Twm Morys, Poet, writer and modern-day minstrel writes in Welsh and his poems use the tight systems of sounds and rhythm called 'Cynghanedd', which has been preserved in Welsh poetry since the Middle Ages. © Lorraine Bewsey
The great and thriving poetic tradition of Wales is celebrated in a new exhibition that seeks to revive the lost Victorian portrait tradition of the ‘hall of fame’.
Poet Portraits runs at Bodelwyddan Castle in Denbighshire, which is a regional partner of the National Portrait Gallery, from January 18 to March 1 2007 and features a new body of work created by artist Lorraine Bewsey.
Bewsey's portraits are of twenty leading poets with strong connections to Wales and according to critic Hugh Adams the exhibition is an important contribution to the creation of a Welsh hall of fame.
With an increasing number of museums in Wales beginning to question whether national collections housed in London can really represent a nation, the exhibition highlights the need for more funding to be directed towards commissioning of portraits of Wales’ leading figures.
Welsh poets featured in the exhibition include some of the finest names from the country’s contemporary canon, including Twm Morys, Graham Davies, Dannie Abse, and Patrick McGuinness.
Owen Sheers was shortlisted for the Royal Society of Literature Ondaatje Prize and won Wales Book of the Year 2005 for his debut prose work, The Dust Diaries (Faber 2004). Unicors, his one-man play based on the life and poetry of Keith Douglas, was produced by Old Vic, New Voices in 2006 with Joseph Fiennes in the lead role. © Lorraine Bewsey
The list encapsulates both young and old with poets like Owen Sheers – recently named by The Independent on Sunday as one of Britain’s Top Thirty Young Writers and a Somerset Maugham award winner in 2006 – rubbing shoulders with people like Gwyneth Lewis who was appointed Wales’s first National Poet in 2005.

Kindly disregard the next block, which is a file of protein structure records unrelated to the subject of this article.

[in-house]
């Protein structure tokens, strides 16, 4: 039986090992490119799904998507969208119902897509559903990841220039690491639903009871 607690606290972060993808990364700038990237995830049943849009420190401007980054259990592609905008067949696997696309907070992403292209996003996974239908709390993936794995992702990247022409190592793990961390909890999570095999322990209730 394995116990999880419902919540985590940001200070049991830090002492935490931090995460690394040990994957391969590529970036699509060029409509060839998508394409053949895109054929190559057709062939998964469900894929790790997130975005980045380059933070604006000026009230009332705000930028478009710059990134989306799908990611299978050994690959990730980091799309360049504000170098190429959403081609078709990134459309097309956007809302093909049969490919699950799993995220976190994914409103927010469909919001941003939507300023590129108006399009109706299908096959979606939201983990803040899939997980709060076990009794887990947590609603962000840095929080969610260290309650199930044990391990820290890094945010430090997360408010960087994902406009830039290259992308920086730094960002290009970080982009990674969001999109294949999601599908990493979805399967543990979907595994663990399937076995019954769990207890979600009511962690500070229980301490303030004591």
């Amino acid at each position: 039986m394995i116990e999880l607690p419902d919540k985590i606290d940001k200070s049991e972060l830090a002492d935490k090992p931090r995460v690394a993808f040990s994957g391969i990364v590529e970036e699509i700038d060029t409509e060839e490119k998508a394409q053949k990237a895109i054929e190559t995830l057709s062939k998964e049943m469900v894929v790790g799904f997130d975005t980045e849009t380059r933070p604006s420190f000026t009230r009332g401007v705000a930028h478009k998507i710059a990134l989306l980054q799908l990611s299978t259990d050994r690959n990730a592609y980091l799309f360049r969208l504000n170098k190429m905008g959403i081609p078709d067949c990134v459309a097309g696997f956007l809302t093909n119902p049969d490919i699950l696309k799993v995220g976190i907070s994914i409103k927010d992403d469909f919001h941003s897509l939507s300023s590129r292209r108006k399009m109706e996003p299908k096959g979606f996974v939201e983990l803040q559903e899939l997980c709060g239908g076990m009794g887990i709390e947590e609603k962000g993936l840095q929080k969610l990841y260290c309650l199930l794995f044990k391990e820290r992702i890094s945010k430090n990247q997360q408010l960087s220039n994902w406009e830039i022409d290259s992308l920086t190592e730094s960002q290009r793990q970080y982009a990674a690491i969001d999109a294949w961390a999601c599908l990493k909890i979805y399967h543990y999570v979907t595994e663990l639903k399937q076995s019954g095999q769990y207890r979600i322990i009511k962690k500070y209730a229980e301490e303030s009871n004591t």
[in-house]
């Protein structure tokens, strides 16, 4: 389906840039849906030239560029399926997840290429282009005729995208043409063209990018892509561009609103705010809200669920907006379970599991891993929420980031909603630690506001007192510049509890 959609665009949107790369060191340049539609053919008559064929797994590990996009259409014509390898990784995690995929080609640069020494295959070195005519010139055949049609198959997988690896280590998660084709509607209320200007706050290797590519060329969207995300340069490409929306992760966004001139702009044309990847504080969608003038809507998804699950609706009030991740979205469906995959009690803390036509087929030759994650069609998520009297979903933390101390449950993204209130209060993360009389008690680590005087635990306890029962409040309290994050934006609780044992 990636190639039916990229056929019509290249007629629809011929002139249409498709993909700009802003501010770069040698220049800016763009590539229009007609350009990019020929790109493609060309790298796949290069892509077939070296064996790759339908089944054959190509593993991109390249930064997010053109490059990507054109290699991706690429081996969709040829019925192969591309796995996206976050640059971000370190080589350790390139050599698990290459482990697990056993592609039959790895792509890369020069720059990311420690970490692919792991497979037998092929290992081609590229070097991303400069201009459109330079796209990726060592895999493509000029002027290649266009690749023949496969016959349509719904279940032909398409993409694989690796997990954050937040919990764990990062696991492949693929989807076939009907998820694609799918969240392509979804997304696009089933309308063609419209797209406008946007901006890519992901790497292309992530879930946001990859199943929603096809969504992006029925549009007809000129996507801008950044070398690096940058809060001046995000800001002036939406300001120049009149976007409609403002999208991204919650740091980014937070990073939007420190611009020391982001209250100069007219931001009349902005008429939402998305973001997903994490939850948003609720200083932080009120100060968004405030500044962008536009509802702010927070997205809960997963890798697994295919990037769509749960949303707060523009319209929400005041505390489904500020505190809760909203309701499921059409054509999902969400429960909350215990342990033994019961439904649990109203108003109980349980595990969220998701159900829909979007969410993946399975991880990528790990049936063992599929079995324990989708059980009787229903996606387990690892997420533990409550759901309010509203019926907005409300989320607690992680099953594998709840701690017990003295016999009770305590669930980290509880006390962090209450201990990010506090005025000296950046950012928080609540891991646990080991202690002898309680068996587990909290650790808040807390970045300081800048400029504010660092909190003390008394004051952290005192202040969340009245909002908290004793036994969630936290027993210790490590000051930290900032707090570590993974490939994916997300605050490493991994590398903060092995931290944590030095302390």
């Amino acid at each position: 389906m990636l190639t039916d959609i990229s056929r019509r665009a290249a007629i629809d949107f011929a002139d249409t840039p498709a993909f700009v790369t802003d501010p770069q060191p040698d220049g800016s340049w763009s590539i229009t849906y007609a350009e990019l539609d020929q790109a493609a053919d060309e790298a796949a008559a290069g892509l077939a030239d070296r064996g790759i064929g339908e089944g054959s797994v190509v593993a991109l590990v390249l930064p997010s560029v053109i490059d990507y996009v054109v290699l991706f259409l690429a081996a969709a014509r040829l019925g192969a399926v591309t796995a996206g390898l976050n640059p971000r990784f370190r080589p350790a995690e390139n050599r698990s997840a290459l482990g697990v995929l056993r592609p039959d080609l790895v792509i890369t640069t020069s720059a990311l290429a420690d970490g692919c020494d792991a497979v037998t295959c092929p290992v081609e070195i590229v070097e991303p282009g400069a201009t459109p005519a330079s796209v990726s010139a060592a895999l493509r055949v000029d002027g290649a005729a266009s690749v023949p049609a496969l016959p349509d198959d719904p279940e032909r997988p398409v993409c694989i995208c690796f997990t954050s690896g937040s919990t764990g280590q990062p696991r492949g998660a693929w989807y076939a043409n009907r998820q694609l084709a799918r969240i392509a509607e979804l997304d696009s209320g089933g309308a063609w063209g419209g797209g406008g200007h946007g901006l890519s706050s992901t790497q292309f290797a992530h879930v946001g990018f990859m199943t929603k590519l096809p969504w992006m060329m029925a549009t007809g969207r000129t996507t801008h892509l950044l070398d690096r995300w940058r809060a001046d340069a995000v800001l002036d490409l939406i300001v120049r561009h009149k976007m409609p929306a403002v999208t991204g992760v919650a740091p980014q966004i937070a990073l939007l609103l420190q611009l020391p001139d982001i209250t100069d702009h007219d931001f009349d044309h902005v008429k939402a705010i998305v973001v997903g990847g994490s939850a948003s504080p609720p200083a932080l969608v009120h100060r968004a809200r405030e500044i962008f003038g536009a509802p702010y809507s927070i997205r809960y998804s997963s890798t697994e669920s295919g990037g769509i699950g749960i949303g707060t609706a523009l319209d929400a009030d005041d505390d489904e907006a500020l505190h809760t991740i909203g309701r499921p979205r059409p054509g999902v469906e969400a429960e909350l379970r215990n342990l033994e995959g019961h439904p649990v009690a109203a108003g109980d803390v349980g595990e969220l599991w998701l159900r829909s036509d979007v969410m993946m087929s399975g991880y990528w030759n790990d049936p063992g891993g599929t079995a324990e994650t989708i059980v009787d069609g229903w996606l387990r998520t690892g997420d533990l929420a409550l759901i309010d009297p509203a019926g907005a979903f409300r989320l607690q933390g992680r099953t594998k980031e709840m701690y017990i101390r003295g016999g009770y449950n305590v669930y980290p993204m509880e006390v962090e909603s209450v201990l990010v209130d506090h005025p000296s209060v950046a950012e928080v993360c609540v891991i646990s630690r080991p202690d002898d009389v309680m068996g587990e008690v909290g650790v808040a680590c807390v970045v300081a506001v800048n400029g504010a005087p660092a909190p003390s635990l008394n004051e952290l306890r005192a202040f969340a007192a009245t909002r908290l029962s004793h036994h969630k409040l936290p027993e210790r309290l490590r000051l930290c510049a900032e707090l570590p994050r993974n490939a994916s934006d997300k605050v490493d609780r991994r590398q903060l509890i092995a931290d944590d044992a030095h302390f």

Zoë Skoulding is another emerging poet whose work has been translated into French, Bulgarian, Bosnian and Slovak and has been performed internationally whilst Meic Stephens, the exemplary Welsh man of letters, boasts an extensive catalogue of books and an illustrious career that takes in journalism, politics and academia.
The portraits are drawn in pastel in a hyperrealist style. Bewsey cites the Pre-Raphaelites and their attention to minute detail as an influence as well as the Victorian portraitist George Frederick Watts.
Watts was also renowned for his ‘hall of fame’ portraits of leading contemporary artists and writers and like the Victorian master, Bewsey has included her own self portrait within her ‘hall of fame’.
Samantha Wynne-Rhydderch was born in New Quay where she still lives and writes. She was highly commended in the 2002 Forward Anthology, and in 2003, she won the London Writers' Award's poetry prize. © Lorraine Bewsey
As part of a series of events associated with the Poet Portraits exhibition a ‘BIG Debate' will take place on February 16 with the subject: 'Should there be a National Portrait Gallery of Wales?'
Panellists will include representatives from the National Portrait Gallery, London, The National Museum of Wales, Cardiff. Art historian and cultural thinker Hugh Adams will also be in attendance together with portrait artist Lorraine Bewsey. It will be chaired by critic and editor of The Jackdaw, David Lee.
Both the exhibition and panel discussion address issues of how to represent a nation through art whilst questioning whether national collections housed in Britain's capital city can really represent a nation - a significant debate not only for the arts in Wales but also for all national museums and galleries.